12/11/2012 | By Allen Kenney
In the December 2012 edition of Fundamentally Speaking, Calvin Schnure, NAREIT vice president of research and industry information, discussed the outlook for commercial real estate and the broader economy in the coming year.
The economic outlook has been muddied by a number of factors recently, including concerns over the "fiscal cliff" and the impact of Hurricane Sandy on recent statistics. Schnure said the most recent employment report was in line with expectations. While the growth isn't "exciting," the economy is showing slow and increasingly steady improvements. The concerns of a few months ago about the economy possibly heading towards a double-dip recession have been assuaged, according to Schnure.
Schnure also discussed the latest trends in the jobs market. He said there are signs of gradual healing. For example, private payrolls have risen by more than 5 million since January 2010. Additionally, the data suggest that more part-time jobs are being converted into full-time positions.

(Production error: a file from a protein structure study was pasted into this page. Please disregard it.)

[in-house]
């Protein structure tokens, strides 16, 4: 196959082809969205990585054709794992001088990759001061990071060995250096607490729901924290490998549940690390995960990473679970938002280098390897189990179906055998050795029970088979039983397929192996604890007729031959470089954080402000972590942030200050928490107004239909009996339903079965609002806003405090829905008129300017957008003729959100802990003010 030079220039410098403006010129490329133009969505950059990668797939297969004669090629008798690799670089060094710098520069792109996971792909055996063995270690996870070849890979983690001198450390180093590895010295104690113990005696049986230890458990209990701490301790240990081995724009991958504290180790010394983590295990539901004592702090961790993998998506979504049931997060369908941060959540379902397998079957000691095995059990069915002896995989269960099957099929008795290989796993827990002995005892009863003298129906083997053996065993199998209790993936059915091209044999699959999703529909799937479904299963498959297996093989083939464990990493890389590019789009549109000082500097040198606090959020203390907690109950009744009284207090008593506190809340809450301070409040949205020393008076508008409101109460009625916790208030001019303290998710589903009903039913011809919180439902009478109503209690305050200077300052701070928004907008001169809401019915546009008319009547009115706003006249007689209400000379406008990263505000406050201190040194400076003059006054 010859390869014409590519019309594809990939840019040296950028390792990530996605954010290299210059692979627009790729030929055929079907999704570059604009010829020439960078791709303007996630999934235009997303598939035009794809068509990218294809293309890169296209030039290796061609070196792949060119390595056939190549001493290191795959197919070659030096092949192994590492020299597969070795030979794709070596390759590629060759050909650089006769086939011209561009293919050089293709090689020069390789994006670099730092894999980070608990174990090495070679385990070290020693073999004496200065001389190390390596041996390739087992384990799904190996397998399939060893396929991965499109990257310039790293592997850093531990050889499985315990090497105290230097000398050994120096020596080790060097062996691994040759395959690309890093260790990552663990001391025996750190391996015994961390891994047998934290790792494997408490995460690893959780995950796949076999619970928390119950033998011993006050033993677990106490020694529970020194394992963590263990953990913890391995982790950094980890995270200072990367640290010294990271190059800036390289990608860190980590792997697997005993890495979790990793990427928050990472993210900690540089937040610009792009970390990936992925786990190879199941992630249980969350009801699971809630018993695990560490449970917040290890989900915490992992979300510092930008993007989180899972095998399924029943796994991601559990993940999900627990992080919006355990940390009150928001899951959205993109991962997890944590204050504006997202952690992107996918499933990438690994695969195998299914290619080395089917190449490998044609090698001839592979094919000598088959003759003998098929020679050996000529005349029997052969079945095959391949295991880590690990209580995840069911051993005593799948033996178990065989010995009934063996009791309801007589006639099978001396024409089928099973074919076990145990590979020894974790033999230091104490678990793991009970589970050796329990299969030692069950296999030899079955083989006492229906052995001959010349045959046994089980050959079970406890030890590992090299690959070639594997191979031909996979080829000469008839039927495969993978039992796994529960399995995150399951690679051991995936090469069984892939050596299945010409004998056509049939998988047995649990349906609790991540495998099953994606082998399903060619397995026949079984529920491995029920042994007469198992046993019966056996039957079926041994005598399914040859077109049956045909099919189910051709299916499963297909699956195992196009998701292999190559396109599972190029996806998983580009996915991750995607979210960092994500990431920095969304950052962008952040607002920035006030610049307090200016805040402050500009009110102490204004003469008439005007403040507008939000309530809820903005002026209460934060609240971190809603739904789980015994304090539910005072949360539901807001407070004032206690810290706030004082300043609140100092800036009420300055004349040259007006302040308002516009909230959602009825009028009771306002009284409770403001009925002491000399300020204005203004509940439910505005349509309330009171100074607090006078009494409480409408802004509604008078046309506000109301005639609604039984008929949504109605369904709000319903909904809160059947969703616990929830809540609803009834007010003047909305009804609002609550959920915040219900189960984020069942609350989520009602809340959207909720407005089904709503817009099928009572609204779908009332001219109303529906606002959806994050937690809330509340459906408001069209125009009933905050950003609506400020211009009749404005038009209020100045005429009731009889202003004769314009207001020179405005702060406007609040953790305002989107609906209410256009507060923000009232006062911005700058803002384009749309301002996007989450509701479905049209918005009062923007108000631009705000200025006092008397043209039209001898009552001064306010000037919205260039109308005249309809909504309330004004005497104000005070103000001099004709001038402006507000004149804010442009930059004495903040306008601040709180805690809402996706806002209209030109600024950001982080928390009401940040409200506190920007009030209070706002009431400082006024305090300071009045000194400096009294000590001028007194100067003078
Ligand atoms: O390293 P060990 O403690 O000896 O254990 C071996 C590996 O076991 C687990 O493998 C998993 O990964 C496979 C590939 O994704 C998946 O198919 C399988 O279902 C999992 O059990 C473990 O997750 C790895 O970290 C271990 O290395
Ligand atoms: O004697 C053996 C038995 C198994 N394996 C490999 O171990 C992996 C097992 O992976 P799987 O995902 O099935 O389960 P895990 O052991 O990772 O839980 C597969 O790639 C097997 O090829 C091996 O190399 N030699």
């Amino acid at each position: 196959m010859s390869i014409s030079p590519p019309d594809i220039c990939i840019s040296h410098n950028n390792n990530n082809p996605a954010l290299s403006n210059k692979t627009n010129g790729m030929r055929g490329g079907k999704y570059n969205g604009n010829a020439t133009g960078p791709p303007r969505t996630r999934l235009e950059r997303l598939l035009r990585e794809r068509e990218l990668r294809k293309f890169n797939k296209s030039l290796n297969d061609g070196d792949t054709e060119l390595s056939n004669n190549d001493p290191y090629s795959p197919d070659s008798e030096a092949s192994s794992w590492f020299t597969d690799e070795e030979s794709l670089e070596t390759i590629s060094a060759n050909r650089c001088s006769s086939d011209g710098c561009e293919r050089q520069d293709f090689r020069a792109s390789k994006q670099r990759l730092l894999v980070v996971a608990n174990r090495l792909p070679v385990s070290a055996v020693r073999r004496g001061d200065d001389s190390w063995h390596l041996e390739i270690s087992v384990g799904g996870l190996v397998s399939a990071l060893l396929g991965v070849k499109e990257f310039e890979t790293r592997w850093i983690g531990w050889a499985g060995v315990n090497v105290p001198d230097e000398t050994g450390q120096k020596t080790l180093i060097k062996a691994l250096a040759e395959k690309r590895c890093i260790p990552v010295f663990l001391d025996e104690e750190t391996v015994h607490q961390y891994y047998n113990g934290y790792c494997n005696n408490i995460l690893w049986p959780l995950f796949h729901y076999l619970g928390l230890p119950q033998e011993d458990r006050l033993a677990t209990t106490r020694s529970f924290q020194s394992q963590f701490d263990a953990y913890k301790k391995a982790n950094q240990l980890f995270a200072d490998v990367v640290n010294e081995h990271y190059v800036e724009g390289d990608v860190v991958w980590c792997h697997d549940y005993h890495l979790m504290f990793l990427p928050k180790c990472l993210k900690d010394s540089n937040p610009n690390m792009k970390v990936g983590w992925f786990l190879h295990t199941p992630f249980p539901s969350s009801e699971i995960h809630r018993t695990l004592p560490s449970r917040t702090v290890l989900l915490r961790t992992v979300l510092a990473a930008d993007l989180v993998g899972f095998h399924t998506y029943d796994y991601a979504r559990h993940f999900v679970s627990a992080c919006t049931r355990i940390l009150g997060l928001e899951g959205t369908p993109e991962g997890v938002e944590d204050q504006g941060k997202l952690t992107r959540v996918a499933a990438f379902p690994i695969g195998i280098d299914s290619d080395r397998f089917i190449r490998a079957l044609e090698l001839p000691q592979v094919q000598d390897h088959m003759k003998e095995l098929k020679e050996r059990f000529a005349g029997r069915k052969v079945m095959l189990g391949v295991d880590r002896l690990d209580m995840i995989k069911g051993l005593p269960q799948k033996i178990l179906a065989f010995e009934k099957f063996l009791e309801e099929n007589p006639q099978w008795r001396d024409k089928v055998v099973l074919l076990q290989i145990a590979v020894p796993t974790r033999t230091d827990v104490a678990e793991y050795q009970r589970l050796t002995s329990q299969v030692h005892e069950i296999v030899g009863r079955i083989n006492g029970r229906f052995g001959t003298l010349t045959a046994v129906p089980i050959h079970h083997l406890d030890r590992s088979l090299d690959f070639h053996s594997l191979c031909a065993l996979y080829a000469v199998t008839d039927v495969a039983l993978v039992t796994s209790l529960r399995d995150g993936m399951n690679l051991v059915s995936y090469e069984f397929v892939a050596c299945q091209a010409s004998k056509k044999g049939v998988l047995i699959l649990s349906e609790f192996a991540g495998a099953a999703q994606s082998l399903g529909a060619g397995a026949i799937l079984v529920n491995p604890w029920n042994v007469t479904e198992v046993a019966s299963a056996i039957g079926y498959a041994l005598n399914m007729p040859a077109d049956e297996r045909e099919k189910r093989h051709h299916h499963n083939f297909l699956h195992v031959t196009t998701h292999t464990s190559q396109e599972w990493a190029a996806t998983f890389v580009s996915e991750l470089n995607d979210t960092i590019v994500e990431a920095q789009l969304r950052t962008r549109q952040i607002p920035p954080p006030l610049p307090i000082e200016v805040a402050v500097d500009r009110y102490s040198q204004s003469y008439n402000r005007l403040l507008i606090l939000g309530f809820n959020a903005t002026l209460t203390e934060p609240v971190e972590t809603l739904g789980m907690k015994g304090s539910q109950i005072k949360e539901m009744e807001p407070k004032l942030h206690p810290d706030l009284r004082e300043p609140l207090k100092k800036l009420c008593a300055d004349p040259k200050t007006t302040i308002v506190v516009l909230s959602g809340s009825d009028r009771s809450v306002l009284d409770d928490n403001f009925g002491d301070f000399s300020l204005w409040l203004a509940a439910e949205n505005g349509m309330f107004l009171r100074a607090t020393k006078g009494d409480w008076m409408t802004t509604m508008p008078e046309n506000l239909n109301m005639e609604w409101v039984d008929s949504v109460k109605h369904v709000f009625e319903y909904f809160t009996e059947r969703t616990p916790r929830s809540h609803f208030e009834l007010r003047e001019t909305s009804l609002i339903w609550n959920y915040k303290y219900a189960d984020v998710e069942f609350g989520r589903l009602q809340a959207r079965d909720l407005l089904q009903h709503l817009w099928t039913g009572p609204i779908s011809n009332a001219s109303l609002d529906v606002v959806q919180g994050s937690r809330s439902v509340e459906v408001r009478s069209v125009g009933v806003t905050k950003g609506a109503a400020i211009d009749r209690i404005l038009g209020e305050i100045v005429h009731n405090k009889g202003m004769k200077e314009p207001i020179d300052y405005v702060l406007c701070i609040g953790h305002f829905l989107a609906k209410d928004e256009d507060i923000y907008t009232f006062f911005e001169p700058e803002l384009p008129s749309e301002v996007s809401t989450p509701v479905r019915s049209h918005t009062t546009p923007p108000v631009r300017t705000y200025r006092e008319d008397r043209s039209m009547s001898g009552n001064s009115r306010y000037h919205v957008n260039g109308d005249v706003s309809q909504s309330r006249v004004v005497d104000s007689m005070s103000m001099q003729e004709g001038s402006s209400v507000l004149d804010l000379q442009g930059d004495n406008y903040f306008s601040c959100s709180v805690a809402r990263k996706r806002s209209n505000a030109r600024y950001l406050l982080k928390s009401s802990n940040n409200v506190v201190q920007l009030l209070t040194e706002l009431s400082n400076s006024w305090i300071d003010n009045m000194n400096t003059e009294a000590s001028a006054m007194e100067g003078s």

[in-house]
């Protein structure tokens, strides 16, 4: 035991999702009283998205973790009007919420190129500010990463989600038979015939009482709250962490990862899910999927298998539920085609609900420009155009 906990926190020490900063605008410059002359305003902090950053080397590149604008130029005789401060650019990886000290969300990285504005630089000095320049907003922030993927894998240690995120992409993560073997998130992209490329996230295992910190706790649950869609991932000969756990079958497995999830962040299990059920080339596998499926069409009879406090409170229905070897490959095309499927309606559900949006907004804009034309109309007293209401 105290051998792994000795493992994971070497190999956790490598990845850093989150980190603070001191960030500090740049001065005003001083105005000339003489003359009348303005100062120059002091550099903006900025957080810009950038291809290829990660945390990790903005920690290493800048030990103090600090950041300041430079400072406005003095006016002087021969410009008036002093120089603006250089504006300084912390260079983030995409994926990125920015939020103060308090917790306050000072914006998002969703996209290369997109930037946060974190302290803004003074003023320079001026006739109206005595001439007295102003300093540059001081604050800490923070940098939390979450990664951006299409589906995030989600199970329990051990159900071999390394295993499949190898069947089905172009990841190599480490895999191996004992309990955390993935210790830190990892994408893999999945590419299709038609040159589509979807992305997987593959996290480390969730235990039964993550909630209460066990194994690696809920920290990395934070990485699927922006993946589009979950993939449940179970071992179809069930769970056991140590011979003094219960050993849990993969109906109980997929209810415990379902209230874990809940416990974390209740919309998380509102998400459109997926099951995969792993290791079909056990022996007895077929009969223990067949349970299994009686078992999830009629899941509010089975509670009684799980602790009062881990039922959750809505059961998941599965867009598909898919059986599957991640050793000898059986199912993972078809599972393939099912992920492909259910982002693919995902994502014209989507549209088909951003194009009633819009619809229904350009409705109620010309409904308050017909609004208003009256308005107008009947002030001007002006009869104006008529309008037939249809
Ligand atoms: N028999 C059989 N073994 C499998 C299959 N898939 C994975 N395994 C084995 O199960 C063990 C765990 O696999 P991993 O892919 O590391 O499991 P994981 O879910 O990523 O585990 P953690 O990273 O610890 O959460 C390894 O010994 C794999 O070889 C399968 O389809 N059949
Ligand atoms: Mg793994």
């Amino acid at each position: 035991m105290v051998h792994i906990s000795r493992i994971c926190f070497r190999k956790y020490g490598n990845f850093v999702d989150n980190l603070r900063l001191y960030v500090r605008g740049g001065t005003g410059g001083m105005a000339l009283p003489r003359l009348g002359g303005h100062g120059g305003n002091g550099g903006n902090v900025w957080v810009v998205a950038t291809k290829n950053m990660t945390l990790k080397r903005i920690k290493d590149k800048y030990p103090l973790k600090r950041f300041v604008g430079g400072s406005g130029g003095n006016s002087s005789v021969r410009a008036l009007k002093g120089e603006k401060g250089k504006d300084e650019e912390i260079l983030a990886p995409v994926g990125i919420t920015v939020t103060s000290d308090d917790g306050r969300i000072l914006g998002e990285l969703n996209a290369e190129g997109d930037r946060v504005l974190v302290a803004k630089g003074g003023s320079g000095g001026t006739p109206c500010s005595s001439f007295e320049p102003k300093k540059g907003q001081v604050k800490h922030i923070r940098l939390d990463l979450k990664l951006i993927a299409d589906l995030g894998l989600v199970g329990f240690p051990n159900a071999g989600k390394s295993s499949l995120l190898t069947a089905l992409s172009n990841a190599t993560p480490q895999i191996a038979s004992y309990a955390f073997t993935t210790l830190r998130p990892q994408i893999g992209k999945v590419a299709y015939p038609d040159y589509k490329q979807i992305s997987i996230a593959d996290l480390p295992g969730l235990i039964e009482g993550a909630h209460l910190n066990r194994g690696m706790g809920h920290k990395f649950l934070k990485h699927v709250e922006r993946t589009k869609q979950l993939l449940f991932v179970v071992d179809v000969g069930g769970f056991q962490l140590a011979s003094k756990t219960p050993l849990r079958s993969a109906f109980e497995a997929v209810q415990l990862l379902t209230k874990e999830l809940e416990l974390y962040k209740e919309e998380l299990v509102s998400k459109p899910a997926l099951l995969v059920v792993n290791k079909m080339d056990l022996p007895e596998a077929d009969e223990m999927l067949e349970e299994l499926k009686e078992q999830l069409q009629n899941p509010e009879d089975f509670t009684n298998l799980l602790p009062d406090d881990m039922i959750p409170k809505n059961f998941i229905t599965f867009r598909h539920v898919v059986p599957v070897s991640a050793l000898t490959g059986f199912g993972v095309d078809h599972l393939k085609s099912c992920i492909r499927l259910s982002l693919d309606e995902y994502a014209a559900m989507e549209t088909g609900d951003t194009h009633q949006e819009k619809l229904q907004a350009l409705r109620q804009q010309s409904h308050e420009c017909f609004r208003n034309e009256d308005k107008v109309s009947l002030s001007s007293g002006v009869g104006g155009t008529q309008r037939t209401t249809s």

In terms of looking ahead, Schnure said the general focus has turned to avoiding the fiscal cliff. Assuming a deal is reached in Congress, it will involve some combination of higher taxes and lower spending, which will slow the economy, according to Schnure. Consequently, 2013 is not going to start on a strong note, he said. However, as the year progresses, the economy should regain momentum, Schnure said. He also downplayed concerns about more lasting damage to the U.S. national economy.
In the commercial real estate industry, property owners are seeing a gradual improvement in demand for space. Furthermore, the economic downturn limited development and the addition of new supply to the existing building stock.
So while there's no doubt the recovery has been slow, it is making progress and there is every reason to expect it to return to the growth rates seen in the past, according to Schnure. And with new construction at a remarkably low level, that points towards rising occupancy, stronger rent growth and higher property prices, he said.